We’re incredibly proud of Teva, and of the impact that a growing number of Tevaniks are having around the country. We’ve worked closely with Hazon and Isabella Freedman over the last decade, and we hope and believe that the merger will enable the work of Teva and of our partners to grow in the future.
The new group will be called Hazon, will be headquartered at Falls Village, CT and New York City, and will have offices in California and Colorado. The retreat center will continue to be known as Isabella Freedman, which will be one of several “sub-brands” that are intended to grow in the future, including:
- Adamah (the award-winning Jewish farming program),
- Elat Chayyim (spirituality-based retreats),
- the Jew & the Carrot (the Jewish Food Movement blog),
- the Jewish Greening Fellowship (leadership and organizational transformation),
- Makom Hadash (supporting second-stage non-profits),
- Shmita Project (a multi-organization partnership to renew awareness of the shmita cycle),
- Siach (strengthening ties between American, European and Israeli environmental and social justice leaders) and
- Teva (focusing on environmental education for children and educators).
The chair of the new organization will be Richard Shuster, an Isabella Freedman board member for many years (and a passionate cyclist and skier). He said,
I believe in both constituent organizations, I’m impressed by David and Nigel, and I think that the opportunity-to create something that can touch people’s lives, for years to come, in powerful ways — is well-worth the challenge.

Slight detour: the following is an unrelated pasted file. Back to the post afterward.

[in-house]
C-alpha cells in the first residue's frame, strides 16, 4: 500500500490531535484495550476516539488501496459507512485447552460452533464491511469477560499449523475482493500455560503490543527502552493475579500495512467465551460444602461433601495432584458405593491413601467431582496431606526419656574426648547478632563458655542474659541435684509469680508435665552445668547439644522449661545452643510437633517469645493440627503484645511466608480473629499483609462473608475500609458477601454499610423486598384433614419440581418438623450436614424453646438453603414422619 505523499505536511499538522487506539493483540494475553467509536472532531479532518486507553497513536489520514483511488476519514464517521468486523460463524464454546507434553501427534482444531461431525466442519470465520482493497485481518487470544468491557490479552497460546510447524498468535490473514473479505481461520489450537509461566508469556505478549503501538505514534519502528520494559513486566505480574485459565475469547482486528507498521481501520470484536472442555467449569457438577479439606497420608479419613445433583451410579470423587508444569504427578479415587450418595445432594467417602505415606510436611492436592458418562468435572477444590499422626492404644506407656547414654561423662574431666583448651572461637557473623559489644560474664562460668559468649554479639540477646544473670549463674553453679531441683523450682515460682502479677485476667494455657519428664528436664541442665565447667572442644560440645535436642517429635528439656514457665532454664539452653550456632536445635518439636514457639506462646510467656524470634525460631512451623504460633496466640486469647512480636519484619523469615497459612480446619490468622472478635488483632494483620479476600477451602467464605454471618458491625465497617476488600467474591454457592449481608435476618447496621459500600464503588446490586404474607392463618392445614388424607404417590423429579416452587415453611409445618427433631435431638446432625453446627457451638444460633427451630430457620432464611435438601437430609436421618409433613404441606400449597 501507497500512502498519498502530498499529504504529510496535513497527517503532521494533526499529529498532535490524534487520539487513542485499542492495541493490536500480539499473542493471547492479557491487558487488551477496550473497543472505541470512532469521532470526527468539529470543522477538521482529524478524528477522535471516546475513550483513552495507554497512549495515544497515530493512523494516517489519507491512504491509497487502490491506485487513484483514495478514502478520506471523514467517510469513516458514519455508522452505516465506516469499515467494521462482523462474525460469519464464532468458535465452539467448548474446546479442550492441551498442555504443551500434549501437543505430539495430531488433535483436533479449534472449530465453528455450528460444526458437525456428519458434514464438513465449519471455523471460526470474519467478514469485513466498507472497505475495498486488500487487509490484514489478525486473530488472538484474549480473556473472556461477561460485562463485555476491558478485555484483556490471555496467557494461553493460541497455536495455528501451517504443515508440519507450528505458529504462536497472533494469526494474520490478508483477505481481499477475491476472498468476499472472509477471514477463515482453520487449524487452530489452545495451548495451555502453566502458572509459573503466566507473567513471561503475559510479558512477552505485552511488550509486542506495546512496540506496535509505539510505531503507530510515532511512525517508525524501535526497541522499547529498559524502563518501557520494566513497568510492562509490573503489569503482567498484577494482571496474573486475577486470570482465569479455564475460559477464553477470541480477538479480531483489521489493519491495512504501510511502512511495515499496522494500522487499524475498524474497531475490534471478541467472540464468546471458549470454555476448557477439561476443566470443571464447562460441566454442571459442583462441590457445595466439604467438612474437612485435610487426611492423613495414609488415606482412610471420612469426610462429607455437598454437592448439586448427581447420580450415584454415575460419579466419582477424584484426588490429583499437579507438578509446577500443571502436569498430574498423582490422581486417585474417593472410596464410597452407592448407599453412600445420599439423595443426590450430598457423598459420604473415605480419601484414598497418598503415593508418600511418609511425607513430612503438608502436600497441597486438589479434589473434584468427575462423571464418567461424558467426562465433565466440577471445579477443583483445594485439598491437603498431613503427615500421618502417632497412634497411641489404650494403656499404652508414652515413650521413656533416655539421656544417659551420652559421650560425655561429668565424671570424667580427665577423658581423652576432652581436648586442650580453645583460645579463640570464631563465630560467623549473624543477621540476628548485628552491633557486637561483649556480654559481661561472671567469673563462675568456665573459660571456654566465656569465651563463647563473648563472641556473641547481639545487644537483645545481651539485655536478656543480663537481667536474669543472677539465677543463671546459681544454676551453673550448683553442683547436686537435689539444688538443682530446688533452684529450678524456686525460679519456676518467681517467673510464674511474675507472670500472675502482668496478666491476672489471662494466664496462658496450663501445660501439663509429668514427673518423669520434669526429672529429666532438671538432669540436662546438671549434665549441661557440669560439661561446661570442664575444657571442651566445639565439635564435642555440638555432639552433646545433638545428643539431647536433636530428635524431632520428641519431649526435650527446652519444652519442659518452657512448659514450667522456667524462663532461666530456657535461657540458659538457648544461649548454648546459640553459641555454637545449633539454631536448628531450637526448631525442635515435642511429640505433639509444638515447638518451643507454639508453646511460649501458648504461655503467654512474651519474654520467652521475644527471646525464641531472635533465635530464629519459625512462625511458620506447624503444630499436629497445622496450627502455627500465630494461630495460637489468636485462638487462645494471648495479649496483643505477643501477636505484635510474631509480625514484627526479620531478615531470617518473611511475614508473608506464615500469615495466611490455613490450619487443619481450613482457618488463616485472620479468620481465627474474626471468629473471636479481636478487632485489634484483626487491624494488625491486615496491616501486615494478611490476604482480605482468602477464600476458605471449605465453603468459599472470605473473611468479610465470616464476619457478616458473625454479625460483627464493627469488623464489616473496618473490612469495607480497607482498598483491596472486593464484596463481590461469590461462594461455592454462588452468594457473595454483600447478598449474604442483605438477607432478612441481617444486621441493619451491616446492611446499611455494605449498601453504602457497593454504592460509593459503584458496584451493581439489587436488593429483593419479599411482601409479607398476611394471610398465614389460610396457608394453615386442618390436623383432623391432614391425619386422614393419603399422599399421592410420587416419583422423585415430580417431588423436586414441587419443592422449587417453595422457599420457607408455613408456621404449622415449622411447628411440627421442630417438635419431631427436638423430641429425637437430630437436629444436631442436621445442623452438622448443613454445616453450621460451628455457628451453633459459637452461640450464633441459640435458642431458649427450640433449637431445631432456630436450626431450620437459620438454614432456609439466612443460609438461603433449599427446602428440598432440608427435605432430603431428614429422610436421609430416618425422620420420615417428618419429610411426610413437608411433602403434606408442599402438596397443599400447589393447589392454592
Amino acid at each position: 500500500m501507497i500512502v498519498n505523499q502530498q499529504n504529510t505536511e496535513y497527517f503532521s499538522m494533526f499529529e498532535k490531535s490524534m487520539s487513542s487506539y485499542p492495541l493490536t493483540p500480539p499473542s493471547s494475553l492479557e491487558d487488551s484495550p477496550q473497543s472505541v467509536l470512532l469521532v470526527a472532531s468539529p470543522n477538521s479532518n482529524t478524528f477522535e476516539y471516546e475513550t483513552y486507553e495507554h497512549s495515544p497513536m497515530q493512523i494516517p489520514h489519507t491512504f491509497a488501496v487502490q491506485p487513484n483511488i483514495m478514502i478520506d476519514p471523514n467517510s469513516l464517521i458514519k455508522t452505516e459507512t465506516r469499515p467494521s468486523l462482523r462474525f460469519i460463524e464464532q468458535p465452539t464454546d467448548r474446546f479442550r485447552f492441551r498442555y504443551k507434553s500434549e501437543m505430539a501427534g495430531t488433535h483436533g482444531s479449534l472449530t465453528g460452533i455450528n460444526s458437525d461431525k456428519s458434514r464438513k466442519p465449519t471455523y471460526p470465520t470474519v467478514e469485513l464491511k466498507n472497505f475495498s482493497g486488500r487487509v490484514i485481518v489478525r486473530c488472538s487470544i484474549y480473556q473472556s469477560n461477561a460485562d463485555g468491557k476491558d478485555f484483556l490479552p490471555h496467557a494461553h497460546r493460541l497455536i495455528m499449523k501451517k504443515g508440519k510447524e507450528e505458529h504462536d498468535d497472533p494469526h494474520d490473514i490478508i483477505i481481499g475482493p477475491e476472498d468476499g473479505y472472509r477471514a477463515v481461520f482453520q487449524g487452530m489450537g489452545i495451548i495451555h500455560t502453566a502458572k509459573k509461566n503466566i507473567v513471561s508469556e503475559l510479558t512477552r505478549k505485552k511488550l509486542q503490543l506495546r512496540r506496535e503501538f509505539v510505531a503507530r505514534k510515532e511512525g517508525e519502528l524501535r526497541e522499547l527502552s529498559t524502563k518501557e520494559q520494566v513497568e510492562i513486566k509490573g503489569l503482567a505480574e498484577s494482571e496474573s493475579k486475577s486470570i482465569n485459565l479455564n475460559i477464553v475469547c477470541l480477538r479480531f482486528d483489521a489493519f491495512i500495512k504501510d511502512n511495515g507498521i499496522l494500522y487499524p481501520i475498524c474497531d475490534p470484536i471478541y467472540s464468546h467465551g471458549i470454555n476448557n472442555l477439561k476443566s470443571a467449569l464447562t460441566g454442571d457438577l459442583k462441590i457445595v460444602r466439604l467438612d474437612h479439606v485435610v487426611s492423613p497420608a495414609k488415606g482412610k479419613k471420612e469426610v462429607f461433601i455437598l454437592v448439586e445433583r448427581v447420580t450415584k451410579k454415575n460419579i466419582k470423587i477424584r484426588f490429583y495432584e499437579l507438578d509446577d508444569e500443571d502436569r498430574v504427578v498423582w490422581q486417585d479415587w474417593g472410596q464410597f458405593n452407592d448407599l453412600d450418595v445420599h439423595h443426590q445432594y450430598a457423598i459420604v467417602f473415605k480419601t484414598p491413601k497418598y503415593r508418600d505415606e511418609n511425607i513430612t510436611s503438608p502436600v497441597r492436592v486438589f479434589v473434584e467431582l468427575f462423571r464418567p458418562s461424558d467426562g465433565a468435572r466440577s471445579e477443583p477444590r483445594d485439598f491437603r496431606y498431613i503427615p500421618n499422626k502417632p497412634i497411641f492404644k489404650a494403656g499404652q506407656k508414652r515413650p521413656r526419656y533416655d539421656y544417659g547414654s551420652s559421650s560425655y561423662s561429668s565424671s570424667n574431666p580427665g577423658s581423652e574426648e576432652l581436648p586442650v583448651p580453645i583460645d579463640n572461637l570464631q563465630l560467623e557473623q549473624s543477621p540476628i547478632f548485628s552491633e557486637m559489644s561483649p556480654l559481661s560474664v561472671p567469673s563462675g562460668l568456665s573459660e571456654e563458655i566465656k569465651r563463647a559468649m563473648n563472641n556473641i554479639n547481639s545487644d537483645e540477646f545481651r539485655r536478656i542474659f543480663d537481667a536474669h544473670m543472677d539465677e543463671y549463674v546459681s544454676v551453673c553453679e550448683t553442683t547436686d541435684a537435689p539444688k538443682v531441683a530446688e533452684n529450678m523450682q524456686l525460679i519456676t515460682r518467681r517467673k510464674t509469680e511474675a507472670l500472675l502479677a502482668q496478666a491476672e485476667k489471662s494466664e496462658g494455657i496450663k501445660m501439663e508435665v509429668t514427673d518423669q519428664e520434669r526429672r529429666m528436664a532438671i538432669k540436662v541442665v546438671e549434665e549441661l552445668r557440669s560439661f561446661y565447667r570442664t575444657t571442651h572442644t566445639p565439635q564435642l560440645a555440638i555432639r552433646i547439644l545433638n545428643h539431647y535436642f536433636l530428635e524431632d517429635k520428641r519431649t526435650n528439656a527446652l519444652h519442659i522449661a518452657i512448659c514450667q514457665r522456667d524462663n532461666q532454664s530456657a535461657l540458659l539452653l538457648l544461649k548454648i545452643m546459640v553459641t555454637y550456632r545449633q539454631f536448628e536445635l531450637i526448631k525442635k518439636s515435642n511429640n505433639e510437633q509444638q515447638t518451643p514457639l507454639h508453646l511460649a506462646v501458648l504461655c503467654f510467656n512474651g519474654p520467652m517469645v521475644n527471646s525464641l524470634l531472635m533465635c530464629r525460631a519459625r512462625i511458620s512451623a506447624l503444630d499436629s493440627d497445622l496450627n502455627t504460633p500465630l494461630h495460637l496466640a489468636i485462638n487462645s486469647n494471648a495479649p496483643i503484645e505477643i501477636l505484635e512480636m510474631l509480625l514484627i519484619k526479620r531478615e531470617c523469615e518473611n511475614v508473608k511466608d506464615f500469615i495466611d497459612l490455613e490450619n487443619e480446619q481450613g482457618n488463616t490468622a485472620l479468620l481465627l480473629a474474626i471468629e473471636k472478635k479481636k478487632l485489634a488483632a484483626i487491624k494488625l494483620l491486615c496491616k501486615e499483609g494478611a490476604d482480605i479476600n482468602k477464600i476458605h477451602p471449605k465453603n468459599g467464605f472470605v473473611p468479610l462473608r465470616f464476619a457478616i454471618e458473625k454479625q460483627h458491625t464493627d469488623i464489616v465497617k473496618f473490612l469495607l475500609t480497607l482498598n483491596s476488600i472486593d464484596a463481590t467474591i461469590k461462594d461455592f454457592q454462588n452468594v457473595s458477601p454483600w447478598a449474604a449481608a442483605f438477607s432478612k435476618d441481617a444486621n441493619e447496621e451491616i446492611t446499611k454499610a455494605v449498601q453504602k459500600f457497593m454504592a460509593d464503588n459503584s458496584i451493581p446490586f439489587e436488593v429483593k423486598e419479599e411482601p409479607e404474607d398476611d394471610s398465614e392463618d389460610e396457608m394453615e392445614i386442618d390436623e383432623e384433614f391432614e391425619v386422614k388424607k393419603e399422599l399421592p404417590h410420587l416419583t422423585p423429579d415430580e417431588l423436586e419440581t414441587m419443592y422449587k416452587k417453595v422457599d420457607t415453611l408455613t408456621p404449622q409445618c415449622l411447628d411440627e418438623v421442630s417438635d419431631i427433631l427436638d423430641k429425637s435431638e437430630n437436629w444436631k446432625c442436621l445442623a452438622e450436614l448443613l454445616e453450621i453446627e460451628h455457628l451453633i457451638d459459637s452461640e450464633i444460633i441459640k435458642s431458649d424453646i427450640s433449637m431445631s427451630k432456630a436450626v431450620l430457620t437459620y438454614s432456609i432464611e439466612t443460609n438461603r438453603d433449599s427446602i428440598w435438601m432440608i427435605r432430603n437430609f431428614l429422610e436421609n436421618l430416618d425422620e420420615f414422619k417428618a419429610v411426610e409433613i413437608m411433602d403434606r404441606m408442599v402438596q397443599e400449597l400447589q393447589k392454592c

Isabella Freedman is a long-standing network agency of UJA-Federation of New York, and for the past several years, UJA-Federation has also provided various programmatic grants to Hazon. John Ruskay, Executive Vice President & CEO of UJA-Federation said,
UJA-Federation’s tagline is ‘Good Together’ and we think that Hazon and Isabella Freedman coming together and sharing each other’s strengths will have a lasting impact on the renewal of Jewish life in New York, nationally, and with deepened connections to Israel. We’re proud to have supported each organization in the past, and look forward to seeing how together they will strengthen our Jewish future.
The merger has been similarly endorsed by significant leaders in the foundation world:
Felicia Herman, of New York’s Natan Fund, a longtime supporter of Hazon, said,
Funders who support innovative young organizations have been wrestling with ‘what’s next’ for these groups. Bikkurim’s recent Abundant Harvest report articulated some of the key issues and urged us all to think of new approaches to those struggles. In addition to its own important programmatic work, Hazon has also always worked to address systemic issues in both the Jewish environmental sector and the innovation ecosystem, and this merger is another example of that creativity. We need multiple approaches to strengthening the Jewish people, but each of those approaches doesn’t need to be a standalone nonprofit.